In today's Wall Street Journal, Peggy Noonan makes a point that conservatives have made making since the beginning of the primary -- it's not enough for Romney to be the anti-Obama. He has to be for something (and no, being for getting rid of Obama isn't what she's getting at).
With just more than 130 days to go, Mr. Romney has to start pulling from his brain and soul a coherent and graspable sense of the meaning of his run. "I will be president for this reason and this. I will move for this and this. The philosophy that impels me consists of these things."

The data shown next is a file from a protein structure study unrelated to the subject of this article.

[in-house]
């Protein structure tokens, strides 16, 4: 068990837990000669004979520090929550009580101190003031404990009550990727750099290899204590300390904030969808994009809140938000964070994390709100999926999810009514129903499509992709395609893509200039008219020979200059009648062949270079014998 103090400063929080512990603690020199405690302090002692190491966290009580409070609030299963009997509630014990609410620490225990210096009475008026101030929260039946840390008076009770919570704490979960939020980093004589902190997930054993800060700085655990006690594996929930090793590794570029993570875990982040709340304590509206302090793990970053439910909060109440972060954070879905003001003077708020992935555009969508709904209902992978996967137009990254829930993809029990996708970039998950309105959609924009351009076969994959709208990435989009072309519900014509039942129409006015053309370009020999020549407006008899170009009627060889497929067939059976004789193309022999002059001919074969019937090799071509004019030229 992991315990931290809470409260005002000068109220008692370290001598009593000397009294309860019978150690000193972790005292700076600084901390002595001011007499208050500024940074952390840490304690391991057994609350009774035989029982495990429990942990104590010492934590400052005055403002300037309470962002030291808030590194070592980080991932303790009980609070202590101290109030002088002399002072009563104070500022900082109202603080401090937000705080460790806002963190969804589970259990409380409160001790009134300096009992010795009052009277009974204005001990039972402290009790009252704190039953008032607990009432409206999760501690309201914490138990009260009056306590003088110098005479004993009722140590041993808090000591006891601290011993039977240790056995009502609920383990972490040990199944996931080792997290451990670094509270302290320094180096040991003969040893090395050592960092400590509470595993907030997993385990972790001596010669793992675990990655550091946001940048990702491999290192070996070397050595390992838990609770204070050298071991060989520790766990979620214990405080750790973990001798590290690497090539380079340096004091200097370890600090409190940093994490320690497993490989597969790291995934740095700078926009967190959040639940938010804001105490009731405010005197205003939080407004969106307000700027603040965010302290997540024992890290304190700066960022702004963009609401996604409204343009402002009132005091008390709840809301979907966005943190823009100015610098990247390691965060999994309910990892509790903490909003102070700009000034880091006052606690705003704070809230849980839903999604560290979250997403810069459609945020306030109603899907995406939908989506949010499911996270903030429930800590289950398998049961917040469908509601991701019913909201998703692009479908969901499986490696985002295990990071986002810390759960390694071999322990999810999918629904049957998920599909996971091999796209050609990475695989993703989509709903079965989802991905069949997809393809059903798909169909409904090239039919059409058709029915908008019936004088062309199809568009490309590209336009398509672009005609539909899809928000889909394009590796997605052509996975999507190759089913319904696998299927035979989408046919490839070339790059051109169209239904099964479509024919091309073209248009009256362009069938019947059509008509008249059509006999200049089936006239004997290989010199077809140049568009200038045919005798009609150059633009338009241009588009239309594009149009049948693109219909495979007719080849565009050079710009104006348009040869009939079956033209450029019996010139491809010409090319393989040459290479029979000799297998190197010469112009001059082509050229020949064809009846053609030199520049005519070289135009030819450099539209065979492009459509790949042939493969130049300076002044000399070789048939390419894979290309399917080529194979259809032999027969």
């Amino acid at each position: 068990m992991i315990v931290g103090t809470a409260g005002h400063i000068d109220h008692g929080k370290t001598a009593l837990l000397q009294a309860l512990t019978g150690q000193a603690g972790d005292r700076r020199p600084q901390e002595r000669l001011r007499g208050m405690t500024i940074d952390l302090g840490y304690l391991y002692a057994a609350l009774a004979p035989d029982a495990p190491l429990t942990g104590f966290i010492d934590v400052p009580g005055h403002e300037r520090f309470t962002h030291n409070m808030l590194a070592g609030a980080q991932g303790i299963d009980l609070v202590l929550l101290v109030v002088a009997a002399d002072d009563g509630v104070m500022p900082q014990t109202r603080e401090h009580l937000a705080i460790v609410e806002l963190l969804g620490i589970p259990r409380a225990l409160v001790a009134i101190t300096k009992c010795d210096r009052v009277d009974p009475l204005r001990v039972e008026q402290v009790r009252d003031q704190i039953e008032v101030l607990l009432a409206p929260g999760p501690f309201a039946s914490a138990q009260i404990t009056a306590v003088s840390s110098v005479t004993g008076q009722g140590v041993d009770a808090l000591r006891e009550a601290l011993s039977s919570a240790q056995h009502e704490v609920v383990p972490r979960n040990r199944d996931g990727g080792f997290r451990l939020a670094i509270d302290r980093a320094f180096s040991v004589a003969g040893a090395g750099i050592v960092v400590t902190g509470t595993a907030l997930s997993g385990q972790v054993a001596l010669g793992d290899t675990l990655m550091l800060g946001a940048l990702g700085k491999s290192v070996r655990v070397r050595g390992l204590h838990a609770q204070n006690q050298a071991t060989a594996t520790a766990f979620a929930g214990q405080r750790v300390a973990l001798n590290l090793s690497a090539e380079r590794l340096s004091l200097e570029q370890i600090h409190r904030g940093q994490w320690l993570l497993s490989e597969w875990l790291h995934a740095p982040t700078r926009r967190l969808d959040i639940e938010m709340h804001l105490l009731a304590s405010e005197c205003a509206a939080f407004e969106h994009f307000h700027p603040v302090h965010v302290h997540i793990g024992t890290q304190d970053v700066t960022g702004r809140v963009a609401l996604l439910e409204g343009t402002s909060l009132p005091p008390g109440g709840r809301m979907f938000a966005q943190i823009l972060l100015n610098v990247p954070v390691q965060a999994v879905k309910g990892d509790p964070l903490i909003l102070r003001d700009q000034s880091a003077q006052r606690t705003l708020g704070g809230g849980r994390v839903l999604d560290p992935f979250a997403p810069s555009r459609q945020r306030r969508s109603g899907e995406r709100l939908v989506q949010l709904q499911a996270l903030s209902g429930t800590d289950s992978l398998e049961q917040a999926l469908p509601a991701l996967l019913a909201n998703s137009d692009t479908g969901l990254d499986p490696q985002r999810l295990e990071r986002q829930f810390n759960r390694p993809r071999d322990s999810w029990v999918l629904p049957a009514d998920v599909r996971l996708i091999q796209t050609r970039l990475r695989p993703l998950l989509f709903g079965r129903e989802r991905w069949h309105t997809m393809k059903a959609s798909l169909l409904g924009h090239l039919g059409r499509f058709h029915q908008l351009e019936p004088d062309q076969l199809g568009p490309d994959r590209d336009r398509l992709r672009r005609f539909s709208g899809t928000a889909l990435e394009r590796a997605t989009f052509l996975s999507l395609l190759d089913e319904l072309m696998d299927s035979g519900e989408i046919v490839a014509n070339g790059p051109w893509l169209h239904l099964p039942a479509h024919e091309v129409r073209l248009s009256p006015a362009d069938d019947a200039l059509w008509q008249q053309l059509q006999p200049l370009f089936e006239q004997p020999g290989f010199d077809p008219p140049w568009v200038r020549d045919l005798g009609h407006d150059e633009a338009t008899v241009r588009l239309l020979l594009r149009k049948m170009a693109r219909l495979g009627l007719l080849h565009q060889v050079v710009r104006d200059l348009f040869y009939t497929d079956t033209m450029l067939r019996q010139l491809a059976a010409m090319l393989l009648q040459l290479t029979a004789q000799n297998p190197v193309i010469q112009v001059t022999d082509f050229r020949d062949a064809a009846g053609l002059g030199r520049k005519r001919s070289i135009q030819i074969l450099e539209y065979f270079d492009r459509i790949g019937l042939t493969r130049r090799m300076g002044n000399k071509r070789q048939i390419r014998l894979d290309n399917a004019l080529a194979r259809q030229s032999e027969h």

Only when he does this will he show that he actually does have a larger purpose, and only then will people really turn toward him. He has to tell Americans why they can believe him, why a nation saturated with politics, chronically disappointed by its leaders, and tired of promises can, actually, put some faith in him.
It's a candidacy, she argues, that's based on applause lines that aren't much deeper than the few sentences they occupy.
If all it is is applause lines, they'll turn away. More important, applause-line speeches are not right for a time of crisis, because they do not allow for the development of a thought, a point of view, an insight. Those things take quiet building. Sometimes they take paragraphs, sometimes pages. They take time. But people like to listen if you're saying something interesting.